This website is ever-expanding and covers many areas of paranumismatica or exonumia, the only thing they have in common is that they are not made from metal, cardboard or ceramic – they are all made from a material that I refer to as ‘plastics’.
To avoid putting too much information on here I have links to various subjects, each one of which merits its own pages. The first section of the website is plastic play money or toy coins, the oldest of which seem to date from the 1950s. There are many metal play coins and paper play banknotes, they are excluded!
Because I am British, the majority of my collection is British but I have also listed those from other countries where appropriate. Many toy coins were issued in sets and I shall list and show images of sets where I know them.
Each individual item has its own reference number which is gives four bits of information, for example GBR063501 can be interpreted :
- GBR – this is the international abbreviation for the country, in this case Great Britain, for unknowns I have used XXX
- 06 – this refers to the set or group of coins
- 35 – this refers to the value within this set, so a number 35 from another set might have a different value
- 01 – this distinguishes varieties of the same coin. These are mainly colour variations.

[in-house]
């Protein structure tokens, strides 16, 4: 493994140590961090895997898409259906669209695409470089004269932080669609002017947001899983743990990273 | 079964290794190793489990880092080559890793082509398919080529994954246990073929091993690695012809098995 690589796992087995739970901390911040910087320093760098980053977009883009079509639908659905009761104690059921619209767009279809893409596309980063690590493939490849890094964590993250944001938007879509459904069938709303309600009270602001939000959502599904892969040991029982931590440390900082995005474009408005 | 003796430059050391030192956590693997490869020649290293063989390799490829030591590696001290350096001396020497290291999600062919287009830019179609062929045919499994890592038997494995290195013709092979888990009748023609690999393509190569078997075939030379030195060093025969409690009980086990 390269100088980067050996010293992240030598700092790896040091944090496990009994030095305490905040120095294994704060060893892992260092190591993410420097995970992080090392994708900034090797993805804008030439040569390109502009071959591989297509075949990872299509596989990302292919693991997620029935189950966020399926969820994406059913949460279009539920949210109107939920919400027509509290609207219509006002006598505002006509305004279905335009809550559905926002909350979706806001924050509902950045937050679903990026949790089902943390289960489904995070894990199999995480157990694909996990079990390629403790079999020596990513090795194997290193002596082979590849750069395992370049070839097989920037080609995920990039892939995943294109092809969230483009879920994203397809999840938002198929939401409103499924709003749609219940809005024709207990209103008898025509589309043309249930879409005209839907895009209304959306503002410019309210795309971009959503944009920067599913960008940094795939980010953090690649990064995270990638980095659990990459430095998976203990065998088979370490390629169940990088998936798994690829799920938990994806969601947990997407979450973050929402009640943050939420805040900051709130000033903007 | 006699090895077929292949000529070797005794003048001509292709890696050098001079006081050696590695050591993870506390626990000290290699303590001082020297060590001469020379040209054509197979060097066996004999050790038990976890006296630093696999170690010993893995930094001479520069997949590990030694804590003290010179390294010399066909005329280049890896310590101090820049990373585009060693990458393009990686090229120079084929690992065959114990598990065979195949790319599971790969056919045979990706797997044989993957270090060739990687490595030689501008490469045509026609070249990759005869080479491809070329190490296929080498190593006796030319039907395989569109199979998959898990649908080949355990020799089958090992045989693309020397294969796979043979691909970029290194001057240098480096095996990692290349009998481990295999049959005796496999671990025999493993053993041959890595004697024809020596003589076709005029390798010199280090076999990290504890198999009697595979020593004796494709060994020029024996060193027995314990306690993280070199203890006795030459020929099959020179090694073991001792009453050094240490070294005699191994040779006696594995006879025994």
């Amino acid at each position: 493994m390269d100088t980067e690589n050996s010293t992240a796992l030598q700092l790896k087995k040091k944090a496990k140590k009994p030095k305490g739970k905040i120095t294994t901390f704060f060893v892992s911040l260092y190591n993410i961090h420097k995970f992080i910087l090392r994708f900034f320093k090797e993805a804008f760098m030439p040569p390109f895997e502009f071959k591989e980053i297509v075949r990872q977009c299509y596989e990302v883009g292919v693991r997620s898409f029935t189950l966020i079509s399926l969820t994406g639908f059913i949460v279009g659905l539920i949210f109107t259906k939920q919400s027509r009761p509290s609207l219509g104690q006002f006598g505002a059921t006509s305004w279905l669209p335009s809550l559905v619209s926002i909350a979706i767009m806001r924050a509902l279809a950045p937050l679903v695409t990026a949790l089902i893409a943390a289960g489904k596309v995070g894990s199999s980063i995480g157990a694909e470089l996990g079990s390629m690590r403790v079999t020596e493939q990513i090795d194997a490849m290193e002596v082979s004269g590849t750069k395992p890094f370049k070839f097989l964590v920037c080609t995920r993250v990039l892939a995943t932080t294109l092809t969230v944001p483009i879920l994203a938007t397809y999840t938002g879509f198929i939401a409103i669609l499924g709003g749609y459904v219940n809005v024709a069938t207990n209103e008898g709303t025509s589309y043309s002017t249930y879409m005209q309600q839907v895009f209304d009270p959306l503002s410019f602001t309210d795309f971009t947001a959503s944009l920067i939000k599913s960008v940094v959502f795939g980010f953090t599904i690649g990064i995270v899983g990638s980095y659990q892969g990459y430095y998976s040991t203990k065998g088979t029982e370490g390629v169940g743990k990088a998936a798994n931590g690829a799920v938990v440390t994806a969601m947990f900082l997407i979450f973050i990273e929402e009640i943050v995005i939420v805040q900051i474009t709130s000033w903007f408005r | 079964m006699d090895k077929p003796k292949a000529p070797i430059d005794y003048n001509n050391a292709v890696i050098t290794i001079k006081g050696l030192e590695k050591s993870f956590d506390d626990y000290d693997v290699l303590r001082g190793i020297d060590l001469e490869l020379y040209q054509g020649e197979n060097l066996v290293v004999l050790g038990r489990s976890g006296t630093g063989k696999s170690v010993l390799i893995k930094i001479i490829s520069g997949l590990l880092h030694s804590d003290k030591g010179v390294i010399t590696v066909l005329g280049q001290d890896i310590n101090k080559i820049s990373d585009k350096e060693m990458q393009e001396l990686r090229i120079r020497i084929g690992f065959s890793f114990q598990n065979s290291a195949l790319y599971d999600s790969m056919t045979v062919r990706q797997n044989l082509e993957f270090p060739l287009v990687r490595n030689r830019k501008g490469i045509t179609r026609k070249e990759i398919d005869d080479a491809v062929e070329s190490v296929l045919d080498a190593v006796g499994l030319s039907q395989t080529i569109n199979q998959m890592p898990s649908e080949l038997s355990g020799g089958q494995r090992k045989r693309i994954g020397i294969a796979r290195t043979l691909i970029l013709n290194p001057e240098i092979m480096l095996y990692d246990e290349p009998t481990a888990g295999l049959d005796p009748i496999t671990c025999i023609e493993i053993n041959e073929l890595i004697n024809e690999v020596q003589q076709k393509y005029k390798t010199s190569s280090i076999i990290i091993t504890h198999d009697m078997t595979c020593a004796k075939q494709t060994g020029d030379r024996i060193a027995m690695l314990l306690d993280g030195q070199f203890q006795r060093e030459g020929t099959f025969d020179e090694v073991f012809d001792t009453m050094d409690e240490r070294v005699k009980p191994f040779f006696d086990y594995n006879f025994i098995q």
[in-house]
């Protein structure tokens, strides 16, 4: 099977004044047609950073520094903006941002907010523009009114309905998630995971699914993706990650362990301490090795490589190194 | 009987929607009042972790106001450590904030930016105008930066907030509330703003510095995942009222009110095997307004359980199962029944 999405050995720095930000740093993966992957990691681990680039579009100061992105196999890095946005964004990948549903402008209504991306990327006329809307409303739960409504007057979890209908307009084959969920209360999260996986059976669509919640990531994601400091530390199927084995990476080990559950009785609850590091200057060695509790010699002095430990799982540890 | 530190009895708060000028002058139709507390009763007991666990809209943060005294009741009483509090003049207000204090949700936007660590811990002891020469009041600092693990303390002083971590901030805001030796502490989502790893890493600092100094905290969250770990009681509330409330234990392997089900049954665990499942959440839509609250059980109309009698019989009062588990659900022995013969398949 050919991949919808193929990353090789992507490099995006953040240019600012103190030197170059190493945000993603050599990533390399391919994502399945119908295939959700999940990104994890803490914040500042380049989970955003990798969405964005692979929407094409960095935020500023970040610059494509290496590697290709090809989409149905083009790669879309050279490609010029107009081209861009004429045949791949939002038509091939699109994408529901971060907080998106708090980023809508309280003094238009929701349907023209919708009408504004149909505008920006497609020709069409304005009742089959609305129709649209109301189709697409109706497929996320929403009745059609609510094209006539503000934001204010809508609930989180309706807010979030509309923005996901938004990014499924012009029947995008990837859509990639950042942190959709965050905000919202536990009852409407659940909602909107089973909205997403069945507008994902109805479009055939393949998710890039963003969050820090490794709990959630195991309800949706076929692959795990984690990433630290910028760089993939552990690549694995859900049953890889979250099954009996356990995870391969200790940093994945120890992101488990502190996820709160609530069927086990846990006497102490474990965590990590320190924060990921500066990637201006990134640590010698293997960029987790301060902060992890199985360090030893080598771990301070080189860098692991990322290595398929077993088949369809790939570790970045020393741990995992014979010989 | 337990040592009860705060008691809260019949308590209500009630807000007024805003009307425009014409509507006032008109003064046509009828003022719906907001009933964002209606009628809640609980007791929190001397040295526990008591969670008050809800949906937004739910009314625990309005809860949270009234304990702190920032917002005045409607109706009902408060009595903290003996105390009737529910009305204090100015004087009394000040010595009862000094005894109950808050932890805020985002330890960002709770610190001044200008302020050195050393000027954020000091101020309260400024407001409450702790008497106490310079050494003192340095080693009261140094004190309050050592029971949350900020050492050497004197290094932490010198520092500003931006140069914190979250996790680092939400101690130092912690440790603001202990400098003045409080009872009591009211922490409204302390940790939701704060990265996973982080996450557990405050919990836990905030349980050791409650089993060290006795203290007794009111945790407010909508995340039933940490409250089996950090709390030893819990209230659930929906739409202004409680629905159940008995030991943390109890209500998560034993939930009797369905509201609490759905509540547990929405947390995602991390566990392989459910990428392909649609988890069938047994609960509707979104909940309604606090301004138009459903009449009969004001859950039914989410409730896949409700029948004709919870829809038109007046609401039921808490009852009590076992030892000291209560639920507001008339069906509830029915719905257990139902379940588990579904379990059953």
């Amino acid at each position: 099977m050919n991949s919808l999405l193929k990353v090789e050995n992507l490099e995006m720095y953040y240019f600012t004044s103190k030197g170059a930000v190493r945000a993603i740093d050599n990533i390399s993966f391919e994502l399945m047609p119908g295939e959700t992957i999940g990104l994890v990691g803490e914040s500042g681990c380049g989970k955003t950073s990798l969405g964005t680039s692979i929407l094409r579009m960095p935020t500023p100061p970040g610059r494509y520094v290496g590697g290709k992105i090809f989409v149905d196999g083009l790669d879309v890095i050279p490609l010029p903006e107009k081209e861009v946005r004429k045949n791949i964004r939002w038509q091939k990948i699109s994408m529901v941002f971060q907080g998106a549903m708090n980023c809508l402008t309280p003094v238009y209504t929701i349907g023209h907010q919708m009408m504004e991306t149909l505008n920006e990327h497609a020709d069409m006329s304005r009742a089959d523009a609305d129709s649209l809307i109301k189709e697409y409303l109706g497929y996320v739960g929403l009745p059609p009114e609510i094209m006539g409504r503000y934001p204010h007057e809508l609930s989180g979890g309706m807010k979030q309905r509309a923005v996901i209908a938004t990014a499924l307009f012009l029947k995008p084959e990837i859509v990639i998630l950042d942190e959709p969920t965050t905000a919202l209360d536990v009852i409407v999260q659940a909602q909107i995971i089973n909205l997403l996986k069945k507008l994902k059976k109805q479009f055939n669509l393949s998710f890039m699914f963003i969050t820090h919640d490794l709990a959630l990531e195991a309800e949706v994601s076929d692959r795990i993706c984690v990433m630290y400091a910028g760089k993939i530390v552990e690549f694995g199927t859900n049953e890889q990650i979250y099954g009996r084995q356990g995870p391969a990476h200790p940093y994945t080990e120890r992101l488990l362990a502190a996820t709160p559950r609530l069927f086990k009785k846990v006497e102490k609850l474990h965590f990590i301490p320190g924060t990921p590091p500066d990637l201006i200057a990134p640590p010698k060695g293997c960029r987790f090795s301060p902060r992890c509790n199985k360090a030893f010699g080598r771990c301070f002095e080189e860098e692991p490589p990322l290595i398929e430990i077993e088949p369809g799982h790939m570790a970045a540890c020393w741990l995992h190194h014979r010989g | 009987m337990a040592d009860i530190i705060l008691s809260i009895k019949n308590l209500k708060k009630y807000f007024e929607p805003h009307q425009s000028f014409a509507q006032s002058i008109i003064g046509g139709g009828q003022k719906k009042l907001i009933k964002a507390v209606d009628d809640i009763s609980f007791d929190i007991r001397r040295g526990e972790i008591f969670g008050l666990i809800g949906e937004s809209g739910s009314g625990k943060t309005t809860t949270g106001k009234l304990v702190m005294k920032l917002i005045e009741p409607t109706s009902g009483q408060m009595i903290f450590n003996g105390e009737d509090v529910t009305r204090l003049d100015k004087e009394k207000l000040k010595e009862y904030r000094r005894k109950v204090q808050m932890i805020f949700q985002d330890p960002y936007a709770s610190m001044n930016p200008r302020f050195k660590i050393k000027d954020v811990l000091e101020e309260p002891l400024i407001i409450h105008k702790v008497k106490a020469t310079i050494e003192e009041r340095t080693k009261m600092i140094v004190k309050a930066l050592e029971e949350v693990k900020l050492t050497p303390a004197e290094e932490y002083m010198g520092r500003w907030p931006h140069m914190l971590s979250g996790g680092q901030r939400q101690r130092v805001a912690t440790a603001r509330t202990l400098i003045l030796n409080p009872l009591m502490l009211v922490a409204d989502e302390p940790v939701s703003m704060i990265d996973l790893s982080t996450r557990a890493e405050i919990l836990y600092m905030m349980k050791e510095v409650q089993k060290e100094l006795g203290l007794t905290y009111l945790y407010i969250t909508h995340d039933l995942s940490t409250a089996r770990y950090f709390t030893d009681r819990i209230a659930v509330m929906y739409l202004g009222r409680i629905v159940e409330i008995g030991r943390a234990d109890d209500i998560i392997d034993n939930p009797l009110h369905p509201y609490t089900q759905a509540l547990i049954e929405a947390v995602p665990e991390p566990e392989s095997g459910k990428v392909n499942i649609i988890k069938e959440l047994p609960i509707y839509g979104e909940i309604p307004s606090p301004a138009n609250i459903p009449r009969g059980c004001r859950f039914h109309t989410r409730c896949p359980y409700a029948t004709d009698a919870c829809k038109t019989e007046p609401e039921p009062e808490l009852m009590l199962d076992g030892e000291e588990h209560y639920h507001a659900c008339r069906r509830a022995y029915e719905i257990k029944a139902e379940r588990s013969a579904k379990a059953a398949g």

Each coin is illustrated with its obverse and reverse where it is different and other details where known
- Country – we use the international three letter abbreviation code
- Currency – this is specific to each country, for example in the UK we have Pounds, Shillings, Pence and New Pence
- Value – this is a numerical value
- Obverse – this includes a description of the obverse (heads) of the coin
- Reverse – This includes a description of the reverse (tails) of the coin
- Diameter – in mm
- Colour – this is a difficult area as gold, brassy, copper, bronze are difficult to define so I have a master reference set here (linked to a page of images)
- Evans – The O in the Second ONG, David Evans, 2000 – the best hard copy catalogue of UK plastic toy coins
- Rogers – Toy Coins, David J de Sola Rogers, 1990 – catalogue of the Rogers collection of toy coins including all materials and countries
- KM – Many toy coins are copies of official coinage which can be found in the Krause publication World Coins
- Rarity – I have used a system from 1 to 10 whereby R1 is very common, and R10 is for exceptionally rare items.